'Open source' IE patch withdrawn for further patching

The third-party 'open source' patch for Internet Explorer that we told you about earlier today, contains more than a few potentially nasty surprises. As we noted, German tech site Heise had already warned of dangerous buffer overflows. Openwares.org, a month-old site which boasts "Software is free" today published source code and a binary executable purporting to fix a loophole in Internet Explorer for Windows. It's unusual, but not unprecedented, for third parties to issue their own fixes for Microsoft's exploit-riddled browser. But Heise advises that this patch could be more trouble than it's worth, and the fix has already been taken in for some maintenance.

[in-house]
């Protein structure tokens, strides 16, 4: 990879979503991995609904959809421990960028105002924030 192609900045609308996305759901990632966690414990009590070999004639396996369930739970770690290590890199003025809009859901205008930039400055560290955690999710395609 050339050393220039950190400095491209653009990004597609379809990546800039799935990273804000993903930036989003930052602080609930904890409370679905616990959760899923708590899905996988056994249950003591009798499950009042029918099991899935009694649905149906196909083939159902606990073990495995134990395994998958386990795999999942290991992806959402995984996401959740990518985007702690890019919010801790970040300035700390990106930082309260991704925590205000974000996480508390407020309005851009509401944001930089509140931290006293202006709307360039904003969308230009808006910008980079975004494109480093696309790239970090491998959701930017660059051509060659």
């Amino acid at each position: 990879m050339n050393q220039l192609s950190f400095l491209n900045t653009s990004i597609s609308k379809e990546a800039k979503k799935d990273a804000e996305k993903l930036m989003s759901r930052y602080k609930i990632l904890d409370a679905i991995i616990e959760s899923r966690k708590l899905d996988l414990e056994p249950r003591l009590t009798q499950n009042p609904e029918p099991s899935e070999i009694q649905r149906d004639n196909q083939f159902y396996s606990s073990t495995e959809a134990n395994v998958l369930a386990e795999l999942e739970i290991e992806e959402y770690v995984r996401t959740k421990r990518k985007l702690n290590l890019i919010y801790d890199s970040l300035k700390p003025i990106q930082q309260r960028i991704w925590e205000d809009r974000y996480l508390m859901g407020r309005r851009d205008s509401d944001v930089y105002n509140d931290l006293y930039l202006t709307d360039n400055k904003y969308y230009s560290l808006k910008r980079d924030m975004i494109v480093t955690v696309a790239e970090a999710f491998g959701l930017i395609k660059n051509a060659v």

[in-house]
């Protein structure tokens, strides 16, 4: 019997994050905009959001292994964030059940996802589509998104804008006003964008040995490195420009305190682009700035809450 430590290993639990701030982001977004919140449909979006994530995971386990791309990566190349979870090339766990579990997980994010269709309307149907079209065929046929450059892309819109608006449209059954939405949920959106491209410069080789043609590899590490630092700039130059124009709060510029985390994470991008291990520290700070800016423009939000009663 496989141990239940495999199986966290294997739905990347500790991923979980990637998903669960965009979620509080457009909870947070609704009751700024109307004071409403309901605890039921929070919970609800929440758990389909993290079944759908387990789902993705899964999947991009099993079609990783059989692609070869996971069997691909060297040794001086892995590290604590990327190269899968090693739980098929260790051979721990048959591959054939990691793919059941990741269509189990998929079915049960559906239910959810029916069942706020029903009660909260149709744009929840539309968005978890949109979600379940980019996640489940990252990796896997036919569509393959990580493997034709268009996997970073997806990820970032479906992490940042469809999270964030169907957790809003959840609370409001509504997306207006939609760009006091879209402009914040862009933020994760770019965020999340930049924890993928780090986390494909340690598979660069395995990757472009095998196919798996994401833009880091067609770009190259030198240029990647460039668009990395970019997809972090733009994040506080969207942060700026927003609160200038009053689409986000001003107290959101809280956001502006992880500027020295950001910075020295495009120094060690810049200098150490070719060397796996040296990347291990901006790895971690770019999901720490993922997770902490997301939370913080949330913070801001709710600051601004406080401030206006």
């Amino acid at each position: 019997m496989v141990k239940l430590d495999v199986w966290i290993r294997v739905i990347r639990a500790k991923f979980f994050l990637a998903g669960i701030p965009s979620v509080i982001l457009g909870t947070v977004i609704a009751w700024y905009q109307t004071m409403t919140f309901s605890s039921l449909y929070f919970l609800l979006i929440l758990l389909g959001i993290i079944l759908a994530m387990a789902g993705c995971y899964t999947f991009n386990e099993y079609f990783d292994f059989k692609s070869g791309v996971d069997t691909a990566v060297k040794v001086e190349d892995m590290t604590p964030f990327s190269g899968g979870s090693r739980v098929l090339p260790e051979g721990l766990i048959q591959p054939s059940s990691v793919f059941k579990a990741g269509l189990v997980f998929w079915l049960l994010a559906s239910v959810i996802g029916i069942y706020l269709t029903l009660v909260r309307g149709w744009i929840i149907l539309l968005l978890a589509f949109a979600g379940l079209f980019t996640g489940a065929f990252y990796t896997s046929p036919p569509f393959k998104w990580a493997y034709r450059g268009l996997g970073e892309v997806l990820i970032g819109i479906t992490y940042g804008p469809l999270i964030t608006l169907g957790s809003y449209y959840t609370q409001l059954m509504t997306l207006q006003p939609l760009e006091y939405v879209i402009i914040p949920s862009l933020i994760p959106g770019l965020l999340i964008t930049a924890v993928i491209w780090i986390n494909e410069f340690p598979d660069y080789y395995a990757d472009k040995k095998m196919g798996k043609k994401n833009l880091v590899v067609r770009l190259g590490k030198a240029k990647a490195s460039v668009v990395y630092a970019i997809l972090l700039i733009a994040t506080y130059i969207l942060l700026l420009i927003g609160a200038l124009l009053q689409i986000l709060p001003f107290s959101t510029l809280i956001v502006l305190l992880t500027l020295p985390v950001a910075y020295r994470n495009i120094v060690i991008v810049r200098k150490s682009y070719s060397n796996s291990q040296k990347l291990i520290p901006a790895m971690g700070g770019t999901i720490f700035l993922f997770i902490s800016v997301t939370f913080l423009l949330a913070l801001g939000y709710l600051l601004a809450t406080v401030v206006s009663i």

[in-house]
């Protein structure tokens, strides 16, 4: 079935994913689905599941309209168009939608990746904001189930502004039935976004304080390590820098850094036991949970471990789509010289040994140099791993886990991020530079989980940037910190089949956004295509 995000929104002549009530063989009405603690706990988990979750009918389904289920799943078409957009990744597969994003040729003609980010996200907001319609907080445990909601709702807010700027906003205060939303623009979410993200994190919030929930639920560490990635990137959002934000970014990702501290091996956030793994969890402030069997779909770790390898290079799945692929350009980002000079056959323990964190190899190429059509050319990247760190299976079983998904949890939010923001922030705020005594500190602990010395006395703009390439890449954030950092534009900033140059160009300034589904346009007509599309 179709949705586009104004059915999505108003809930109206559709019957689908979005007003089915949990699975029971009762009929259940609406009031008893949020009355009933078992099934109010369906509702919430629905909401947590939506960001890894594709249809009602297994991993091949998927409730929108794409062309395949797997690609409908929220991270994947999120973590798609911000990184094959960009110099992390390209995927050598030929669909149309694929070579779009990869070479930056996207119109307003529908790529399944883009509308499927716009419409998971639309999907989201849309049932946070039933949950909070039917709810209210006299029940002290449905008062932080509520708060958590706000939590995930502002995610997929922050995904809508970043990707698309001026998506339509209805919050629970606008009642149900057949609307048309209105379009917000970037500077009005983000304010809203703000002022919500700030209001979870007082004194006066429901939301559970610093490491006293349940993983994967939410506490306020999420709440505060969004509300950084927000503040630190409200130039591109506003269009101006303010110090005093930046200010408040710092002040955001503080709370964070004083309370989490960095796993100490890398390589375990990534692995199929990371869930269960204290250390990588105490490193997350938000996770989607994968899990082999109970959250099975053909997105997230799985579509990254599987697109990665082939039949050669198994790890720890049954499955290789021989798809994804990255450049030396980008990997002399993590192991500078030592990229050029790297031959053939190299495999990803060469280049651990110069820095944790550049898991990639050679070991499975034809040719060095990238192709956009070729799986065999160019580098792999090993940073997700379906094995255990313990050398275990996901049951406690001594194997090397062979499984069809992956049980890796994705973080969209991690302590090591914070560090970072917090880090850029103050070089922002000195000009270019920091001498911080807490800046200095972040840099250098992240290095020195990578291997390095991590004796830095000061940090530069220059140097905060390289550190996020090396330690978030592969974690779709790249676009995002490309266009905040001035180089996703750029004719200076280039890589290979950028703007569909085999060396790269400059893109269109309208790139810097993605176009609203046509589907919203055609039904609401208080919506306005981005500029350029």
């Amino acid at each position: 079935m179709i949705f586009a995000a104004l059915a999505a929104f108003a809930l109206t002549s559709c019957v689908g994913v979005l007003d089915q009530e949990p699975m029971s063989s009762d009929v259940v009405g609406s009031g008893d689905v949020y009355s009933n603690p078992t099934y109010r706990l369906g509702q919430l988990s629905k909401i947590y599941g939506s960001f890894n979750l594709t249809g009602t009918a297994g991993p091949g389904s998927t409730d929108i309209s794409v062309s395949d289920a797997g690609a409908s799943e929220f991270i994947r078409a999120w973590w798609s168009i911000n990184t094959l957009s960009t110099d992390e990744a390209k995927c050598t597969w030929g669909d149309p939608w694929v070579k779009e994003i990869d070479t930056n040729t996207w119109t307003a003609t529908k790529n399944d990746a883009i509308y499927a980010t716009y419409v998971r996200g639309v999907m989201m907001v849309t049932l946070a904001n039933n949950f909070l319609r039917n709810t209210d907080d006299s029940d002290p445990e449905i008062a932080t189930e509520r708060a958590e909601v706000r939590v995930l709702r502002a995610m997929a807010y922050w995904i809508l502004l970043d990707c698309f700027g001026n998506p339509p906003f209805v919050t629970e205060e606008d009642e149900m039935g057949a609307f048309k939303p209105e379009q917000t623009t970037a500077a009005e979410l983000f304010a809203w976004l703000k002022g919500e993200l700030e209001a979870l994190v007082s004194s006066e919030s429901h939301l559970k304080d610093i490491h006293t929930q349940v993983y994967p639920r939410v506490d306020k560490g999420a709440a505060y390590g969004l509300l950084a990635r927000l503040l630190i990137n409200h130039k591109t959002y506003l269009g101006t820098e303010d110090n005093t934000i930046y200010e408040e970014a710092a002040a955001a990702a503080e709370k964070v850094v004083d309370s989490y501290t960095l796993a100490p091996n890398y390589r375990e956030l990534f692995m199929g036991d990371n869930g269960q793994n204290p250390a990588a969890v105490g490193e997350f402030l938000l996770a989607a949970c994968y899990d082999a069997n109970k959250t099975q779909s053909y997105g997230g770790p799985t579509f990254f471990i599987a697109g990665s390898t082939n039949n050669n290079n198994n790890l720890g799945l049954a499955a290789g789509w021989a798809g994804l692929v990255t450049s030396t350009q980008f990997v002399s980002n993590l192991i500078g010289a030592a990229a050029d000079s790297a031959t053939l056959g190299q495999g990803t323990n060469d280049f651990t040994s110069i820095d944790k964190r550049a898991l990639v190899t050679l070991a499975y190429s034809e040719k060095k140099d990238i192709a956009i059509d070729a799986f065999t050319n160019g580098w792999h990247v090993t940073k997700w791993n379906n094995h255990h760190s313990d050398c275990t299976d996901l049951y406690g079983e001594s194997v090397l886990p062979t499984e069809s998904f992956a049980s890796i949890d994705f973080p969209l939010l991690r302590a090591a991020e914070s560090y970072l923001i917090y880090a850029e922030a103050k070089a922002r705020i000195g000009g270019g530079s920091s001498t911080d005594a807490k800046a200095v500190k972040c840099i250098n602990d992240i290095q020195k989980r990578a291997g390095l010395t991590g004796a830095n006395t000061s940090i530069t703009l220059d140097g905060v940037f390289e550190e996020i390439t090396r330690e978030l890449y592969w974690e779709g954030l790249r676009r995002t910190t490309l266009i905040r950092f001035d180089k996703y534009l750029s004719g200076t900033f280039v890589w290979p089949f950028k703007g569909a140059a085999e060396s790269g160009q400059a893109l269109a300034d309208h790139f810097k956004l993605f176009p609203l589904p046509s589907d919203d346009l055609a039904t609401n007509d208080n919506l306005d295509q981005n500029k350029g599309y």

"This patch addresses a vulnerability in Microsoft Internet Explorer that could allow Hackers and con-artists to to display a fake URL in the address and status bars. The vulnerability is caused due to an input validation error, which can be exploited by including the "%01" and "%00" URL encoded representations after the username and right before the "@" character in an URL," according to a release note accompanying the patch. Unfortunately, the authors of the patch also enabled a Windows Registry key used by spyware. IEmsg.dll. "When we're absulotly [sic] sure that the code is bulletproof we'll re-release it," says Openwares's forum administrator.

News source: The Register

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